In the church we focus most of our energies on a few areas of life more than others: worship, education, and stewardship of our facilities and resources. Sometimes we even do a pretty good job at investing our efforts and energies in outreach and mission work. As good as we may do at those things, there are other areas of life which we don’t invest much into as a congregation. We deal very little with issues of physical and mental/emotional health and well-being, for example. The result is a compartmentalized life in which people rarely connect their faith to certain aspects of how they live. When we aren’t investing our whole selves in Christian discipleship, our lives are only partially transformed. What God is after is complete and total transformation.
For example, look at Mark 12:28-31:One of the scribes came near and heard them disputing with one another, and seeing that he answered them well, he asked him, “Which commandment is the first of all?” Jesus answered, “The first is, ‘Hear, O Israel: the Lord our God, the Lord is one; you shall love the Lord your God with all your heart, and with all your soul, and with all your mind, and with all your strength.’ The second is this, ‘You shall love your neighbor as yourself.’ There is no other commandment greater than these.”
What God wants is for our heart (our passion, our love, our desires, our relationships), our soul (the deepest core of our being, our spirit), our mind (our beliefs, our thoughts, our emotions), and our strength (our physical bodies, our actions, our daily living) to all be in the process of being conformed to Christ. That’s not possible if we only focus on our soul and mind, but not our strength or heart. Additionally, God wants us to love our neighbors as ourselves. In order to do this we have to be able to love ourselves. And that takes work. It involves taking care of ourselves. And when we love others as ourselves, we begin to truly understand what it means to be in relationship with God.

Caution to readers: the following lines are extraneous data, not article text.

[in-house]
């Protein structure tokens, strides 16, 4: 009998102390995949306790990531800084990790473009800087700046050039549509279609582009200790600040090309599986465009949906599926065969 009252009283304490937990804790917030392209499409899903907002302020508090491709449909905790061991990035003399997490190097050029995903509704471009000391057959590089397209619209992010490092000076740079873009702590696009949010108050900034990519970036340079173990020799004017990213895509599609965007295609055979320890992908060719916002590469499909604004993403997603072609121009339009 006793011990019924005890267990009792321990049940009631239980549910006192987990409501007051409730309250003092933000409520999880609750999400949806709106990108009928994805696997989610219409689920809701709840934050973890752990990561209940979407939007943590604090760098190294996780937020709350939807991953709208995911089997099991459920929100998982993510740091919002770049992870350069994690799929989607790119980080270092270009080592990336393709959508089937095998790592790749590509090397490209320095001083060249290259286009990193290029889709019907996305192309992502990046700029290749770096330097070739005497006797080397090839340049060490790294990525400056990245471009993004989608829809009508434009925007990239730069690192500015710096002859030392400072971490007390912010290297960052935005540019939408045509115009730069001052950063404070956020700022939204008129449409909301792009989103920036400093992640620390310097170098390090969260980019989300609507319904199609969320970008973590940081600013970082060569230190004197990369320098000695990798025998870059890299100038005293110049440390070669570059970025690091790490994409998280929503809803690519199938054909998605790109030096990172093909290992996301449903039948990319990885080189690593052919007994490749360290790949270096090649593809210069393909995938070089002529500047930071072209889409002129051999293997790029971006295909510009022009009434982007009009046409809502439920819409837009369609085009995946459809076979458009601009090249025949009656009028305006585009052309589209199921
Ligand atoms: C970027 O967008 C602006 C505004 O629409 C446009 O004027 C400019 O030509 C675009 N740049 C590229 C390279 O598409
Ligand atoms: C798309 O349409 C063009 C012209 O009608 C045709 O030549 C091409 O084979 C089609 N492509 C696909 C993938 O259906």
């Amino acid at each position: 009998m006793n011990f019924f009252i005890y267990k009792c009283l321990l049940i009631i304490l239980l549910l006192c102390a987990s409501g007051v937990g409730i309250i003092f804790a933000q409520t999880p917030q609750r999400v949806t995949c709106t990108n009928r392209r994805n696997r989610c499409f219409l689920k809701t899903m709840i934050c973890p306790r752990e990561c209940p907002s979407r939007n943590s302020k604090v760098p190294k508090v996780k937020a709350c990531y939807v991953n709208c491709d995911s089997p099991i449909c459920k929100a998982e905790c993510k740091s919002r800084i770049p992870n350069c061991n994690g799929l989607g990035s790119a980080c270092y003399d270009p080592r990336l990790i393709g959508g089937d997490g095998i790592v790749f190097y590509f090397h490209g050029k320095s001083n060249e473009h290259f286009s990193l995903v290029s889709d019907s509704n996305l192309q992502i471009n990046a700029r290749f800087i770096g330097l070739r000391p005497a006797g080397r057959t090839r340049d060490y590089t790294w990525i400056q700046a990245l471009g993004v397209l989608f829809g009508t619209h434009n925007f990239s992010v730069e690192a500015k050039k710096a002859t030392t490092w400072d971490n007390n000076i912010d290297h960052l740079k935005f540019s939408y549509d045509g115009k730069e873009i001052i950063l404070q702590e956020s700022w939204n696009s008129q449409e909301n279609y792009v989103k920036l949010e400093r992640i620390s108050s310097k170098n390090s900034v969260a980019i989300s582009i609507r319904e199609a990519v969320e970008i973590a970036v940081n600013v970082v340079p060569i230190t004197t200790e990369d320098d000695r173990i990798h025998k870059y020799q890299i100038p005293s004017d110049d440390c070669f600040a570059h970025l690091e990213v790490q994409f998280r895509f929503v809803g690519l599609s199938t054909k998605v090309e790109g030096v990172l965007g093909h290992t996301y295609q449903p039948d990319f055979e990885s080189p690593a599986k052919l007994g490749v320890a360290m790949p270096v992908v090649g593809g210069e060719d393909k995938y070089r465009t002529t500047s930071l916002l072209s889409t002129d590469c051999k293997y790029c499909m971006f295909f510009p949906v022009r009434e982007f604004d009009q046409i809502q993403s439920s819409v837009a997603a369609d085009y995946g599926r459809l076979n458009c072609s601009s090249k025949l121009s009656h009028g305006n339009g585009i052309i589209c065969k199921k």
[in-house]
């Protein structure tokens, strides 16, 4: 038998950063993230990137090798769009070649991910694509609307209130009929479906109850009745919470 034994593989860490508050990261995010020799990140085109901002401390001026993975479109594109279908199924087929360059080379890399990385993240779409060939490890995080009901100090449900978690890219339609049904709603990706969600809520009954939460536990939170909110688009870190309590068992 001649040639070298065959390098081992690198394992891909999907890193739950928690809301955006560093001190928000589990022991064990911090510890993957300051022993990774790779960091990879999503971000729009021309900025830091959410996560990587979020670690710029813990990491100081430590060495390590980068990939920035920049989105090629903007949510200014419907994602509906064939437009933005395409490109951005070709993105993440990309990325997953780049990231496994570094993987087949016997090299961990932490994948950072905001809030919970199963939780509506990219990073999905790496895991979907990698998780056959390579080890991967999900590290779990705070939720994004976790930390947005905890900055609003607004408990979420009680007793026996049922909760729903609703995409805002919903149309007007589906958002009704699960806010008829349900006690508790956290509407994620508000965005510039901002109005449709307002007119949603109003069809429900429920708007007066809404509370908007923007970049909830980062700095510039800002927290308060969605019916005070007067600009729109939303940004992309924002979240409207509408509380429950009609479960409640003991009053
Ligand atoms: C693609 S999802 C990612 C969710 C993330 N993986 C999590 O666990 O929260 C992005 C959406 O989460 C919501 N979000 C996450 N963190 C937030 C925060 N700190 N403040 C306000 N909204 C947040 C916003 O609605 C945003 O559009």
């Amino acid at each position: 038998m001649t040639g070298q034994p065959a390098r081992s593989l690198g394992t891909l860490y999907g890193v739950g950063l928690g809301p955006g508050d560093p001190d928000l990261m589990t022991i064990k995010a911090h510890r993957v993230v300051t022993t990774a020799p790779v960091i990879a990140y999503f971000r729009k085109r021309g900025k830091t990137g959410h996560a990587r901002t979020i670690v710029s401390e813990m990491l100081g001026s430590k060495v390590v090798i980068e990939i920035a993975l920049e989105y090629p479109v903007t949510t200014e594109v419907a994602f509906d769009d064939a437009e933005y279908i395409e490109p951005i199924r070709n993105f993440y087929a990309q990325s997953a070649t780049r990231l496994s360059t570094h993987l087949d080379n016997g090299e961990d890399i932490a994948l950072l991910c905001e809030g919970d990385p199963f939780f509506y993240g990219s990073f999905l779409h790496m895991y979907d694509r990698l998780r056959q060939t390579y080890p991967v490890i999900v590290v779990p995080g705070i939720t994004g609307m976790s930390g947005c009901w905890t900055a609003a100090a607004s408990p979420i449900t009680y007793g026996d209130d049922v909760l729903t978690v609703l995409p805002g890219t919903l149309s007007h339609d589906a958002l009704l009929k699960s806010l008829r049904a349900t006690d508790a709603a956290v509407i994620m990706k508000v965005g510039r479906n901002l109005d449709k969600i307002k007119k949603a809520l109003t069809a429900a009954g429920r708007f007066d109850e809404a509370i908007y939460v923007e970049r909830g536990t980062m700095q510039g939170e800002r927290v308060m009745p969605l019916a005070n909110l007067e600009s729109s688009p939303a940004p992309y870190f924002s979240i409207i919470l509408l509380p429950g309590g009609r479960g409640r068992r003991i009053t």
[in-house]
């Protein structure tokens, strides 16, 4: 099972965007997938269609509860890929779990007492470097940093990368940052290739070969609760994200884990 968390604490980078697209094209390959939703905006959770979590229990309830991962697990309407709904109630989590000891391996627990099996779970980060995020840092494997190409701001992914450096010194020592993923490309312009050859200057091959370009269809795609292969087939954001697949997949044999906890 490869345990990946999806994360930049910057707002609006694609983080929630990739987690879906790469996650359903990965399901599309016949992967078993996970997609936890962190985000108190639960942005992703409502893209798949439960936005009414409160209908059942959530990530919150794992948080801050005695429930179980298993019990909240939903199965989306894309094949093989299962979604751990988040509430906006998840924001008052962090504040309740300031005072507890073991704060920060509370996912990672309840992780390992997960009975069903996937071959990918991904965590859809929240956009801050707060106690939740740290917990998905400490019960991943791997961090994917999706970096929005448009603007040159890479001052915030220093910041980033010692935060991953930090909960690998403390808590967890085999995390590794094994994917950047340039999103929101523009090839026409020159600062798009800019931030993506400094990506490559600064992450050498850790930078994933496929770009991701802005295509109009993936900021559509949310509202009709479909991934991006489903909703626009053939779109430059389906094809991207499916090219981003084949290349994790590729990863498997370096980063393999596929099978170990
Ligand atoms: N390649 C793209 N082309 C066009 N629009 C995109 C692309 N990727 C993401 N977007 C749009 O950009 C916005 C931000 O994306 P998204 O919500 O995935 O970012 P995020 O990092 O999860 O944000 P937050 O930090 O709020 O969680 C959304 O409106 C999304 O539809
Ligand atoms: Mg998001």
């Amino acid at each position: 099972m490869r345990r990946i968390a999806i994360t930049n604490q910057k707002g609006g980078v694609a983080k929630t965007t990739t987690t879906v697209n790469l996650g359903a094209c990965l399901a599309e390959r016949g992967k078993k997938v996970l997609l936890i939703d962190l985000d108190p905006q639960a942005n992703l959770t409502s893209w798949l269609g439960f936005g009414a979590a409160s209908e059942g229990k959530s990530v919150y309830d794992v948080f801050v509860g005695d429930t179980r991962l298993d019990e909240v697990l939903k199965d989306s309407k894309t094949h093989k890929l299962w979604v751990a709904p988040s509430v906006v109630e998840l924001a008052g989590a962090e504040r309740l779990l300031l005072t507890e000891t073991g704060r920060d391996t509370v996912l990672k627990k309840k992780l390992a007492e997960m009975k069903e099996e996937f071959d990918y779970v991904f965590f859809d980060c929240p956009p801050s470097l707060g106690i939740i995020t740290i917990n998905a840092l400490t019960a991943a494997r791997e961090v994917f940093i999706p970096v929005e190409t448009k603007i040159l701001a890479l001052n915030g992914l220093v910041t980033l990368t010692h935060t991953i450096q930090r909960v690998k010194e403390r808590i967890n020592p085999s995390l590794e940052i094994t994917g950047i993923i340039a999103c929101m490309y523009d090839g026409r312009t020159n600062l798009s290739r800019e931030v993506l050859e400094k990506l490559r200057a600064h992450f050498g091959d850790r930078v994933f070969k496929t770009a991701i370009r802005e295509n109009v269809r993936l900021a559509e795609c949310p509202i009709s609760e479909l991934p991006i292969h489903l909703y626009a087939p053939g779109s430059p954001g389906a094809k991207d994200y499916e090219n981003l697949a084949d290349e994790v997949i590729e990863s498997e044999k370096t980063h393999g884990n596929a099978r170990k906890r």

Investing our ministry efforts and our resources in ways that will touch heart, soul, mind, strength, and neighbor is a holistic focus. Focusing on wholeness, both wholeness as individuals and wholeness as a community, looks something like the church described in Acts 2: 43-47: Awe came upon everyone, because many wonders and signs were being done by the apostles. All who believed were together and had all things in common; they would sell their possessions and goods and distribute the proceeds to all, as any had need. Day by day, as they spent much time together in the temple, they broke bread at home and ate their food with glad and generous hearts, praising God and having the goodwill of all the people. And day by day the Lord added to their number those who were being saved.
The early Christians didn’t just focus on specific beliefs. They approached their life of faith holistically, caring for spiritual, physical, and intellectual needs. They cared for each other and provided for each other in ways that made a real, substantial, tangible difference in everyday life.
The result was that they became a completely transformed community. People looked at Christians and at the Christian community and saw something so completely different than they could see anywhere else in the world. They saw people who were being transformed, cared for, and loved...not partially, but completely. And they wanted to be a part of it. In approaching their faith and life holistically they became a different kind of people, and it was attractive!
Whole People, Holy People is an initiative intended to help us approach a holistic focus in our faith and life. By focusing on the greater picture of Christian wholeness we, too, can become a transformed community! We, too, can become something attractive, something different than can be seen anywhere else, something other people want to be a part of!